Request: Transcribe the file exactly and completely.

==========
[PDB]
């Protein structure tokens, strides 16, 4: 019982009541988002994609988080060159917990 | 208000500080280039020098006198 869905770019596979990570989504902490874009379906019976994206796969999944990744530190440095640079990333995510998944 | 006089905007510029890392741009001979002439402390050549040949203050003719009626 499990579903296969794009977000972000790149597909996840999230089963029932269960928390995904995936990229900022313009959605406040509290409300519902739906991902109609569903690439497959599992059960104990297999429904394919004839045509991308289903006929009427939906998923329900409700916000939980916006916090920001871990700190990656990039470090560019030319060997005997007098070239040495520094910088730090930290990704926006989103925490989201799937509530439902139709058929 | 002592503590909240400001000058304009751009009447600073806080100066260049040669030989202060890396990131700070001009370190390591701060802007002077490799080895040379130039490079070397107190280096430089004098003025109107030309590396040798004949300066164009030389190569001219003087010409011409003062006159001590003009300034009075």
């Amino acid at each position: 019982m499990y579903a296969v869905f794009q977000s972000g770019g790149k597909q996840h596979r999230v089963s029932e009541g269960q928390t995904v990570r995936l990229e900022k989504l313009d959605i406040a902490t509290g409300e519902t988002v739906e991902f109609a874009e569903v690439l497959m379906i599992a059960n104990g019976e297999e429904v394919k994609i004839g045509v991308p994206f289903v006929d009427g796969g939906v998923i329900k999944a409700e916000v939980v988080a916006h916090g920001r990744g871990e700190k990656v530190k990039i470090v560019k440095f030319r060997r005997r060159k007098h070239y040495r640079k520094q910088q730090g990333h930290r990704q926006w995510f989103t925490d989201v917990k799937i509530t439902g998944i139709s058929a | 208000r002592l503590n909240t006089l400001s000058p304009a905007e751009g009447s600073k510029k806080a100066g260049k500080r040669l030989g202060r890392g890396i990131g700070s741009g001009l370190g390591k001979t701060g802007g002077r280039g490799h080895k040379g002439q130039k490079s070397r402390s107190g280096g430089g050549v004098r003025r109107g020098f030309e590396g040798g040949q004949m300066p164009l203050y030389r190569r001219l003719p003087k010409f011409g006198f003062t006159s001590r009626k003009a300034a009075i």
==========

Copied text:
[PDB]
């Protein structure tokens, strides 16, 4: 019982009541988002994609988080060159917990 | 208000500080280039020098006198 869905770019596979990570989504902490874009379906019976994206796969999944990744530190440095640079990333995510998944 | 006089905007510029890392741009001979002439402390050549040949203050003719009626 499990579903296969794009977000972000790149597909996840999230089963029932269960928390995904995936990229900022313009959605406040509290409300519902739906991902109609569903690439497959599992059960104990297999429904394919004839045509991308289903006929009427939906998923329900409700916000939980916006916090920001871990700190990656990039470090560019030319060997005997007098070239040495520094910088730090930290990704926006989103925490989201799937509530439902139709058929 | 002592503590909240400001000058304009751009009447600073806080100066260049040669030989202060890396990131700070001009370190390591701060802007002077490799080895040379130039490079070397107190280096430089004098003025109107030309590396040798004949300066164009030389190569001219003087010409011409003062006159001590003009300034009075």
């Amino acid at each position: 019982m499990y579903a296969v869905f794009q977000s972000g770019g790149k597909q996840h596979r999230v089963s029932e009541g269960q928390t995904v990570r995936l990229e900022k989504l313009d959605i406040a902490t509290g409300e519902t988002v739906e991902f109609a874009e569903v690439l497959m379906i599992a059960n104990g019976e297999e429904v394919k994609i004839g045509v991308p994206f289903v006929d009427g796969g939906v998923i329900k999944a409700e916000v939980v988080a916006h916090g920001r990744g871990e700190k990656v530190k990039i470090v560019k440095f030319r060997r005997r060159k007098h070239y040495r640079k520094q910088q730090g990333h930290r990704q926006w995510f989103t925490d989201v917990k799937i509530t439902g998944i139709s058929a | 208000r002592l503590n909240t006089l400001s000058p304009a905007e751009g009447s600073k510029k806080a100066g260049k500080r040669l030989g202060r890392g890396i990131g700070s741009g001009l370190g390591k001979t701060g802007g002077r280039g490799h080895k040379g002439q130039k490079s070397r402390s107190g280096g430089g050549v004098r003025r109107g020098f030309e590396g040798g040949q004949m300066p164009l203050y030389r190569r001219l003719p003087k010409f011409g006198f003062t006159s001590r009626k003009a300034a009075i």